Fri, Jan 13, 23
Your dog needs lots of water to thrive, just like you. Keeping your pup hydrated is one of the easiest ways to look out for their health and wellbeing — all you need to do is keep their water bowl topped off with fresh, clean water.
However, you might not be sure what to do if your dog drinks much more water than they normally would. A sudden increase in thirst can indicate a serious health problem, but it might also be a harmless response to an unusually hot day.
Figuring out the underlying cause of your dog’s excessive drinking will help you understand how to handle it, whether taking your pup straight to the vet or just giving them a chance to cool off in the shade. Read on to find out why your dog might be drinking so much water and what you can do to help.
How Much Water Should My Dog Drink?
There’s no one-size-fits-all rule about how much water your dog should drink. Your pooch might be a couch potato, or they might spend hours running in a local park. Dogs have an incredible variety in their shapes, sizes, and level of activity, and the amount of water they need depends on their age and behavior as well as their breed.
You can generally expect your dog to drink more in the hot summer and less in winter. If you have an unusually active day, take your pup on a long hike, or play a fast-paced game of fetch, you can expect your dog to drink a lot of water to compensate.
Puppies will often need more water to aid their growth and development. Pregnant and lactating dogs also require more water than they normally would. You can support your pup throughout their life by always ensuring they have fresh water.
If you’d like to know the amount of water your pup needs on an average day, you can figure out an estimate with this simple formula: your dog should drink approximately one ounce of water for every pound of body weight.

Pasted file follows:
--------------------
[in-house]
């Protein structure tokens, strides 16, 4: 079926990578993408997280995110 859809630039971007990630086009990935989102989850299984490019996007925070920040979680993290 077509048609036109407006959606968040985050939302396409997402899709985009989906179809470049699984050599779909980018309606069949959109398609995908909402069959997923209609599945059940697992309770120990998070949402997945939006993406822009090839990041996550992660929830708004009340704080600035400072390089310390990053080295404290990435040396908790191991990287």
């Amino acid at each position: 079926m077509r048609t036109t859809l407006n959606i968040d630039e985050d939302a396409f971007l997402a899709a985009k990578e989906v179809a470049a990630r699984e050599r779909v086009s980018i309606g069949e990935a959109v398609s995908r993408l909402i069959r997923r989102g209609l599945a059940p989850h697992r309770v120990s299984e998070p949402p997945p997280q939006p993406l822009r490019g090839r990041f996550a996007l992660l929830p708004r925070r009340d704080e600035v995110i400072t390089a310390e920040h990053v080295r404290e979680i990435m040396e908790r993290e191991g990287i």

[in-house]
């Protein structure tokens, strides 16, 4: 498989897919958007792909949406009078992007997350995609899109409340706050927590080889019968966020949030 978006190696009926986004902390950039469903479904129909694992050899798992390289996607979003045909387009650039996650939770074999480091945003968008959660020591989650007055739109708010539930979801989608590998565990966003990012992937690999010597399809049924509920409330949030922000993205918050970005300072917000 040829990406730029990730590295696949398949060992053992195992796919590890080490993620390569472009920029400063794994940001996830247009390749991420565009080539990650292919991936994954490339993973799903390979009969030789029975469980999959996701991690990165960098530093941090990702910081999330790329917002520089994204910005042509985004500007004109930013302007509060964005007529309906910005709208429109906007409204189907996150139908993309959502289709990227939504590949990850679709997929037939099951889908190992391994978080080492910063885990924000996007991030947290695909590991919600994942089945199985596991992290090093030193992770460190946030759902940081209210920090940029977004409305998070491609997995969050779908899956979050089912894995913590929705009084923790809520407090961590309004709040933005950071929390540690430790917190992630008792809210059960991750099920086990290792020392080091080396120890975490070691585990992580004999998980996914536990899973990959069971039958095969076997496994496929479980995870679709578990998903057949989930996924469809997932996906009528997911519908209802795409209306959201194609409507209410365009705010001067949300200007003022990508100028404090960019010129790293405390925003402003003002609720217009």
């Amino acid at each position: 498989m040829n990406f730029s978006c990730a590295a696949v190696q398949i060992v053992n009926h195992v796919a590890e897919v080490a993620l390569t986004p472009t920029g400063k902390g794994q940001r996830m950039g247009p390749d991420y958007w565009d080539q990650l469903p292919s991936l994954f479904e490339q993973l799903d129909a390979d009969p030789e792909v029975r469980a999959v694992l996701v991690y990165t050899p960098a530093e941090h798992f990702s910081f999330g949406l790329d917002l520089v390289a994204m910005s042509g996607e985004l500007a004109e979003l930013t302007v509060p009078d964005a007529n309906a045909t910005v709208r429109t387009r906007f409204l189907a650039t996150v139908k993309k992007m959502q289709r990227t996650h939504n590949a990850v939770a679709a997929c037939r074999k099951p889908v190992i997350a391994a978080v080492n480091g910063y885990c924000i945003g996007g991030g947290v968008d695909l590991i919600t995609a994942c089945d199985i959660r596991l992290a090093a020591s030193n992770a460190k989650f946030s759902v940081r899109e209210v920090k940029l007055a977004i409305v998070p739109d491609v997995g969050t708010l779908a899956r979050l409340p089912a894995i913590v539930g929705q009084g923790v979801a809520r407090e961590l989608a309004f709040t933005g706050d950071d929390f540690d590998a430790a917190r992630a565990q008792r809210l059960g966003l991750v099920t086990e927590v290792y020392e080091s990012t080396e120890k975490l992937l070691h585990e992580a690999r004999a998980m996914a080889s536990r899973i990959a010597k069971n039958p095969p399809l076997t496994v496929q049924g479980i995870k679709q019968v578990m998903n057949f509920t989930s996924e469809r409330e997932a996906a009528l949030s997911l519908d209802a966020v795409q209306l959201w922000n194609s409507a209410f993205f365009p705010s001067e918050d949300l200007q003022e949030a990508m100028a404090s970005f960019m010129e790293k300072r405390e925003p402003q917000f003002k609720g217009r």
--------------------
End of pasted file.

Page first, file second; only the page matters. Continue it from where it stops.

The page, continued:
This formula is a rough idea of how much water you should expect your dog to drink. It doesn’t consider other factors, like how active your dog is or how much time they spend outdoors in hot weather. Be prepared for your pup’s water consumption to change daily, depending on the circumstances.
How Much Water Does My Puppy Need?
Puppies do a lot of growing and learning, and they’ll need plenty of water to support them on their journey. Figuring out how much water your puppy needs can be complicated when they are very young, but their water intake will typically stabilize by adulthood.
From birth, puppies are typically kept hydrated by their mother’s milk. Once they’re weaned and separated from their mother, they’ll need to transition to drinking fresh water and eating dog food.
The amount of water your puppy needs will vary based on their age and size. During the weaning process, young puppies will drink about a half cup of water every two hours. They should be carefully supervised at this age to ensure they’re getting enough hydration.
As they age, you can expect them to drink between a half ounce and a whole ounce of water for every pound of body weight. This amount covers their daily requirements, but they might need a little extra depending on how much exercise they get.
You may wish to remove their water bowl when you're house-training your puppy at night to provide a consistent schedule with regular bathroom breaks and prevent accidents. We recommend taking their water bowl two to three hours before bedtime and returning it when they wake up.
Even during house training, you should always give your puppy unrestricted access to fresh water during the day. Once they’ve settled into their routine and no longer have accidents inside the house, you can safely leave their water bowl available through the night.
What Causes My Dog to Drink More Water?
Now that you know the standard baseline for how much water your dog needs, you can easily tell if your dog’s water consumption is excessive. However, you might not be sure whether your dog’s increased thirst is cause for alarm or business as usual.